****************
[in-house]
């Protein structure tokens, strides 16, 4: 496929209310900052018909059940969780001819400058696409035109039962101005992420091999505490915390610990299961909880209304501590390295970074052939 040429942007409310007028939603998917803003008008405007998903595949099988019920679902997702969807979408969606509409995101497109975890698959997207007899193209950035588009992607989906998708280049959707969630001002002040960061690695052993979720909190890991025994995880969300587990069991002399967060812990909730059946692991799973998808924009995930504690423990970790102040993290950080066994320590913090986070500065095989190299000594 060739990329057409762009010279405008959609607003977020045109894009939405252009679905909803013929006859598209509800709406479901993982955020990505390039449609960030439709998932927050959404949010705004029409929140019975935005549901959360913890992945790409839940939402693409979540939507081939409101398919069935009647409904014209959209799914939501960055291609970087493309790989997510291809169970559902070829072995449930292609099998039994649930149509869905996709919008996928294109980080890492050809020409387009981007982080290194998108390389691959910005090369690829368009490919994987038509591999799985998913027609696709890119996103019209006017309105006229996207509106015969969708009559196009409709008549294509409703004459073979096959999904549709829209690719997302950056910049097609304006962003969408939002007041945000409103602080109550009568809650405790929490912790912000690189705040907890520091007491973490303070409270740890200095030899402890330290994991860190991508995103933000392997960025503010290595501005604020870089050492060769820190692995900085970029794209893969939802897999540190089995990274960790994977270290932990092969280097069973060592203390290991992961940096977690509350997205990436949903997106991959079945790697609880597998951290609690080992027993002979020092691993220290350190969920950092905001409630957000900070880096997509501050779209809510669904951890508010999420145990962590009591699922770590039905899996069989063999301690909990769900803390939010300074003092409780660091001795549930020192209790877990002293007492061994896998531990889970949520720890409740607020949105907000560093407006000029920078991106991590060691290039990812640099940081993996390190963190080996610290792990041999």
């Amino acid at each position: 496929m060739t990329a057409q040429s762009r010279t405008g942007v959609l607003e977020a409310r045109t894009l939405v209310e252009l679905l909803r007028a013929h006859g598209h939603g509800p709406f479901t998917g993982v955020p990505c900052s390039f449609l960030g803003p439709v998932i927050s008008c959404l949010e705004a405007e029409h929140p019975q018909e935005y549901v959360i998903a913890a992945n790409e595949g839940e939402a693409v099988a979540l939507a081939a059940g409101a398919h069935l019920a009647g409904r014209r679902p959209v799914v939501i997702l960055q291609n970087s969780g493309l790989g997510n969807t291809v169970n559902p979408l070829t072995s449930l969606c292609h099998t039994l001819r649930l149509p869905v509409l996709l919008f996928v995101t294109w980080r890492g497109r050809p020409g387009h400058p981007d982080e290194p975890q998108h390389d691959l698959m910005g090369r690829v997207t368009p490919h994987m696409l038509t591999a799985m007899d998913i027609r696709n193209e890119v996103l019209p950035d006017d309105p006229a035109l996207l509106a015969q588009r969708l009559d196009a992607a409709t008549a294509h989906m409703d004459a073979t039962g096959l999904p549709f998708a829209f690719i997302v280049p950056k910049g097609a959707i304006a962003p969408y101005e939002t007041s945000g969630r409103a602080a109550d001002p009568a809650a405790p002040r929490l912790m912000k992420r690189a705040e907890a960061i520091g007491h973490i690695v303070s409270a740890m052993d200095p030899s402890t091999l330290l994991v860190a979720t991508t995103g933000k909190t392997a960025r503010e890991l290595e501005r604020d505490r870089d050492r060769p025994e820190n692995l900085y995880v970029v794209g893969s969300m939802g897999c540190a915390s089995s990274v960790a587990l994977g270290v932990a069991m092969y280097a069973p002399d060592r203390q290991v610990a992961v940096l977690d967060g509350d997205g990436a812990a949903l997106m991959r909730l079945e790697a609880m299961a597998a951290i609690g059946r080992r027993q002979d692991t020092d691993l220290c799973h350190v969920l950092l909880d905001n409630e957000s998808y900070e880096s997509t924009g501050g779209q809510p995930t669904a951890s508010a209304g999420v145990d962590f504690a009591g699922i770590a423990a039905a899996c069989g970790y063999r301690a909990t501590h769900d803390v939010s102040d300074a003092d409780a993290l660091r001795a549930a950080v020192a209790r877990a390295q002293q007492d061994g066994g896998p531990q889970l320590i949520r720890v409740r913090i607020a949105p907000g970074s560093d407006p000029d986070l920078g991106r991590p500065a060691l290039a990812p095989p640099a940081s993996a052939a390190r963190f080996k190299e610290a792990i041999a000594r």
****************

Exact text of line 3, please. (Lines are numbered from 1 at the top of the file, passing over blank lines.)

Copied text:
């Amino acid at each position: 496929m060739t990329a057409q040429s762009r010279t405008g942007v959609l607003e977020a409310r045109t894009l939405v209310e252009l679905l909803r007028a013929h006859g598209h939603g509800p709406f479901t998917g993982v955020p990505c900052s390039f449609l960030g803003p439709v998932i927050s008008c959404l949010e705004a405007e029409h929140p019975q018909e935005y549901v959360i998903a913890a992945n790409e595949g839940e939402a693409v099988a979540l939507a081939a059940g409101a398919h069935l019920a009647g409904r014209r679902p959209v799914v939501i997702l960055q291609n970087s969780g493309l790989g997510n969807t291809v169970n559902p979408l070829t072995s449930l969606c292609h099998t039994l001819r649930l149509p869905v509409l996709l919008f996928v995101t294109w980080r890492g497109r050809p020409g387009h400058p981007d982080e290194p975890q998108h390389d691959l698959m910005g090369r690829v997207t368009p490919h994987m696409l038509t591999a799985m007899d998913i027609r696709n193209e890119v996103l019209p950035d006017d309105p006229a035109l996207l509106a015969q588009r969708l009559d196009a992607a409709t008549a294509h989906m409703d004459a073979t039962g096959l999904p549709f998708a829209f690719i997302v280049p950056k910049g097609a959707i304006a962003p969408y101005e939002t007041s945000g969630r409103a602080a109550d001002p009568a809650a405790p002040r929490l912790m912000k992420r690189a705040e907890a960061i520091g007491h973490i690695v303070s409270a740890m052993d200095p030899s402890t091999l330290l994991v860190a979720t991508t995103g933000k909190t392997a960025r503010e890991l290595e501005r604020d505490r870089d050492r060769p025994e820190n692995l900085y995880v970029v794209g893969s969300m939802g897999c540190a915390s089995s990274v960790a587990l994977g270290v932990a069991m092969y280097a069973p002399d060592r203390q290991v610990a992961v940096l977690d967060g509350d997205g990436a812990a949903l997106m991959r909730l079945e790697a609880m299961a597998a951290i609690g059946r080992r027993q002979d692991t020092d691993l220290c799973h350190v969920l950092l909880d905001n409630e957000s998808y900070e880096s997509t924009g501050g779209q809510p995930t669904a951890s508010a209304g999420v145990d962590f504690a009591g699922i770590a423990a039905a899996c069989g970790y063999r301690a909990t501590h769900d803390v939010s102040d300074a003092d409780a993290l660091r001795a549930a950080v020192a209790r877990a390295q002293q007492d061994g066994g896998p531990q889970l320590i949520r720890v409740r913090i607020a949105p907000g970074s560093d407006p000029d986070l920078g991106r991590p500065a060691l290039a990812p095989p640099a940081s993996a052939a390190r963190f080996k190299e610290a792990i041999a000594r």